Britain will pass another milestone in its economic recovery this week, with official figures showing it has clawed back all theoutput lost since the 2008 financial crisis.
Former chancellor Kenneth Clarke has cast serious doubt on the underlying strength of the British economy, saying there is a "long, long way" to go before it is competitive enough to deliver sustainable growth and compete with emerging powers such as China and Brazil.
House prices are running away with themselves, headlines warned until recently. Now property values, even in the most fashionable parts of London, are cooling. Employment is booming, but mainly among the self-employed. Inflation? Well, no one knows where that is heading.
The main City regulators have warned former managers of HBOS that they faced possible fines and being banned from the Square Mile after they broadened their investigation into one of Britain's most infamous bank failures.
Soaring house prices are likely to outstrip pay rises for at least the next five years ad possibly for decades to come, the government's official forecaster has warned.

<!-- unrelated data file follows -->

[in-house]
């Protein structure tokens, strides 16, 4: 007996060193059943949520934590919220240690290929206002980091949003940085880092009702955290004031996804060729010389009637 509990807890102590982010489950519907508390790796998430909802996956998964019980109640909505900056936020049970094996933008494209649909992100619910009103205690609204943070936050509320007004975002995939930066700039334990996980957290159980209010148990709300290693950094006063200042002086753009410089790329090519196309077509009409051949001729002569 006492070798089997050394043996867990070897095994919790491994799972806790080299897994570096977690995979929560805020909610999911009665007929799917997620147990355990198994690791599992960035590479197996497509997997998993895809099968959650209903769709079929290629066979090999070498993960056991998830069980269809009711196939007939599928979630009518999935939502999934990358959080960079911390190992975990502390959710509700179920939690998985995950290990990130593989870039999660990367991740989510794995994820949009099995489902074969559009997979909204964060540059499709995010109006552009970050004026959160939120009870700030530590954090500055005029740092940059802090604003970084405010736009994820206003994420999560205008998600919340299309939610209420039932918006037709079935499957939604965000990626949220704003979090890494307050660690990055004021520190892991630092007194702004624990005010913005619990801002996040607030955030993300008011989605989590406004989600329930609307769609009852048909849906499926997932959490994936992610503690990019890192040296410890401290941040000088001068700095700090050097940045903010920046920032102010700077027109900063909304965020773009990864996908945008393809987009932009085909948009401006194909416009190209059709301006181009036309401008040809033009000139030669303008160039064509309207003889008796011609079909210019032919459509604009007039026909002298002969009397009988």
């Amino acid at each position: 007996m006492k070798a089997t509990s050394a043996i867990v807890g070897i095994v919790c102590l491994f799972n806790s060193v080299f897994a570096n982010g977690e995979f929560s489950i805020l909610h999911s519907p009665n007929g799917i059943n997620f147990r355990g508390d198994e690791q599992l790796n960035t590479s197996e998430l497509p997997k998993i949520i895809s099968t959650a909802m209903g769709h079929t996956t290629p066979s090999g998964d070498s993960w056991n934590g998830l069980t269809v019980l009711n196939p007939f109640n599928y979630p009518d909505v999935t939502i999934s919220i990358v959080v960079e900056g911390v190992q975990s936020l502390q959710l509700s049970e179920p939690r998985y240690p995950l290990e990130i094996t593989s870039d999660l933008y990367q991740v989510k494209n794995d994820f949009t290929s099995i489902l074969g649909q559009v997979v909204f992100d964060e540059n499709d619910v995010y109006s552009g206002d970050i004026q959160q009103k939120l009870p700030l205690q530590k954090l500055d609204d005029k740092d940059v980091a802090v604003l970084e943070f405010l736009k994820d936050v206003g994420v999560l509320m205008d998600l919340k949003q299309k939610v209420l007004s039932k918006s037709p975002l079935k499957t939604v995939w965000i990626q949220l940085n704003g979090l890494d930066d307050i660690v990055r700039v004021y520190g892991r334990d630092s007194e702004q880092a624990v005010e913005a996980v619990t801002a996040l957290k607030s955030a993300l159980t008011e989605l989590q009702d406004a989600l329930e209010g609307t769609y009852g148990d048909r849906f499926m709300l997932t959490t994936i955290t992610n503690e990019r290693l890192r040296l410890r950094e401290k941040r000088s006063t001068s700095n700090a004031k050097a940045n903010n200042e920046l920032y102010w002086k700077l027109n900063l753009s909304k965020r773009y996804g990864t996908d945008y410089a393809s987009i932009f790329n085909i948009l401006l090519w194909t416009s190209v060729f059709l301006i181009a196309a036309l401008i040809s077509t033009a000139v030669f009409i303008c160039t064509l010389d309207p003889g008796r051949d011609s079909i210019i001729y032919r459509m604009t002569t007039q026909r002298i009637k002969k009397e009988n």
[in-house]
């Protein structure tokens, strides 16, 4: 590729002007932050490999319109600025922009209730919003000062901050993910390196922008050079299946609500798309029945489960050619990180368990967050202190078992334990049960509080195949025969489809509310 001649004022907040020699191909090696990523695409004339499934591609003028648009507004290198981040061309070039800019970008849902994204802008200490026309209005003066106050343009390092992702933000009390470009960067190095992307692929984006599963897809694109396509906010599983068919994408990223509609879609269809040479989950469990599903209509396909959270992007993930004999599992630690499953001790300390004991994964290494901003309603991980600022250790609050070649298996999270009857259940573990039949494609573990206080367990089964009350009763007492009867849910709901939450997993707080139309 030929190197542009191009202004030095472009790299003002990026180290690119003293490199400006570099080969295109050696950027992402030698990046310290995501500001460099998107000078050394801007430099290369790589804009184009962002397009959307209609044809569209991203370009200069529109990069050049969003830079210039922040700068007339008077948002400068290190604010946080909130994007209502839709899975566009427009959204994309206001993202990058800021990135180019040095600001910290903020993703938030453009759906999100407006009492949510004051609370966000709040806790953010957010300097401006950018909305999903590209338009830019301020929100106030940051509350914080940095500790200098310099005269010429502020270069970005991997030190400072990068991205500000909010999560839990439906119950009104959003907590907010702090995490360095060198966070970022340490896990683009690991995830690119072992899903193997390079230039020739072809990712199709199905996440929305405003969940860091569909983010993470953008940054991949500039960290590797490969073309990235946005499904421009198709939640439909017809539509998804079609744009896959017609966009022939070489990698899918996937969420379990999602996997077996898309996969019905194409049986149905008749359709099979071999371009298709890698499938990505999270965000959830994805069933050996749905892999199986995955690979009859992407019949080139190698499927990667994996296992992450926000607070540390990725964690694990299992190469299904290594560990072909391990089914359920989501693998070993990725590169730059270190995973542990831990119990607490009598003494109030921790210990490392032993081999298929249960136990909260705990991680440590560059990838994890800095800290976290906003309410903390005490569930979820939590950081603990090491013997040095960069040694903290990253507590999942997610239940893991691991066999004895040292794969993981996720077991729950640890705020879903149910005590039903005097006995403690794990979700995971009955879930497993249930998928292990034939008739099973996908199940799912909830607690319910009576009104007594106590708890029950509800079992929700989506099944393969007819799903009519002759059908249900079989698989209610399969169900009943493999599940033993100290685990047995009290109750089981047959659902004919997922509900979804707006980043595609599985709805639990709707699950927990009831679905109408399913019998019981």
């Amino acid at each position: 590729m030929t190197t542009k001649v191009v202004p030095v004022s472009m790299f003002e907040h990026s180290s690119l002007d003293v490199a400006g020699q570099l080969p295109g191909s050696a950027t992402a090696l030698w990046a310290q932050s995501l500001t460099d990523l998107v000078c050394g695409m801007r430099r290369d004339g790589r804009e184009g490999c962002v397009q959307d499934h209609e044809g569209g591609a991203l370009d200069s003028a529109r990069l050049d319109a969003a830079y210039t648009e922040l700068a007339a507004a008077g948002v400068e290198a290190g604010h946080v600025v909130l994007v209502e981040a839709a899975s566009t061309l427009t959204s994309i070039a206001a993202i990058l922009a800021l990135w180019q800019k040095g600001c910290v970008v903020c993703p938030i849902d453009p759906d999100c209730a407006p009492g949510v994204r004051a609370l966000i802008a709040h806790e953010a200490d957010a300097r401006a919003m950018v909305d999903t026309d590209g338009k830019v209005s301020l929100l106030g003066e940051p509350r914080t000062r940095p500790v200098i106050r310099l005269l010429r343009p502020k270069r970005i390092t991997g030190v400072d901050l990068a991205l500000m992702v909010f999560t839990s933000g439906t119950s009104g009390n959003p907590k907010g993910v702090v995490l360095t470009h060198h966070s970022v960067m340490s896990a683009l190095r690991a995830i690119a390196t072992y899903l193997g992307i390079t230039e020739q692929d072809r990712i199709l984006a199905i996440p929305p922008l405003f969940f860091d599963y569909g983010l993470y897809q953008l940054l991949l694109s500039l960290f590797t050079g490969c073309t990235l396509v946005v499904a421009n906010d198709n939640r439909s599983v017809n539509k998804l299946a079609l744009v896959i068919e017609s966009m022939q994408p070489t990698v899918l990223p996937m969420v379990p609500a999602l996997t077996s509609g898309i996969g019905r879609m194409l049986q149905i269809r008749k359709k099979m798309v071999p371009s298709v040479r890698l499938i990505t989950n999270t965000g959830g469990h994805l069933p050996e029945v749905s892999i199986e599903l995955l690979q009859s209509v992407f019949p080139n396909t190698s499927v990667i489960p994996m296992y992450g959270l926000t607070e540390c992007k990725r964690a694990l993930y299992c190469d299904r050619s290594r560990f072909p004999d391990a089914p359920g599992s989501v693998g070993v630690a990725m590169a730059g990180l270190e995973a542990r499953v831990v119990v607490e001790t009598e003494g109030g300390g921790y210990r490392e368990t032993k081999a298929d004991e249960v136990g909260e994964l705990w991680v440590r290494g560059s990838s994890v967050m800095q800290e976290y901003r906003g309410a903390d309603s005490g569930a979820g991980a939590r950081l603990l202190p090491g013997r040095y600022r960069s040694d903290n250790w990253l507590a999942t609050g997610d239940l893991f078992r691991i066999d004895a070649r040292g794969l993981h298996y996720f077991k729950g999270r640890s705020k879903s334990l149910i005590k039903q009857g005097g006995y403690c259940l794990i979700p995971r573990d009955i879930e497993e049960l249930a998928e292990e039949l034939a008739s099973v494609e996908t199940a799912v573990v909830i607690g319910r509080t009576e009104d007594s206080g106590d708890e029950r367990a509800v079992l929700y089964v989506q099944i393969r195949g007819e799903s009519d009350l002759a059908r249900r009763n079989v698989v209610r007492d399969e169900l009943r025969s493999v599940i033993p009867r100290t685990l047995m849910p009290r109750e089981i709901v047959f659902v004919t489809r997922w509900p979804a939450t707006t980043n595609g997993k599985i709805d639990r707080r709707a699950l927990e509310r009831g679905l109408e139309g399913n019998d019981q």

The Federal Reserve is set to end its economic stimulus program in October, bringing to an end the controversial five-year-old scheme even as officials said there were signs that the US economy was still in trouble.
The Bank of England's new deputy governor has signalled that an interest rate rise is edging closer after telling MPs the amount of spare capacity in the economy is lower than the Bank predicted in May.
British businesses are calling on the Bank of England not to rush into an interest rate rise, warning that the recovery is not yet secure as a closely watched report on Tuesday shows a slowdown in exports.
Political uncertainty around next year's election and the prospect of a referendum on Britain's membership of the EU have become the biggest risks to business, according to a survey of executives at big companies.
Environmentalists and human rights campaigners have sounded the alarm at radical plans to ease conditions for World Bank loans, enabling more than $50bn (£29bn) of public money a year to be made available for large power, mining, transport and farming projects.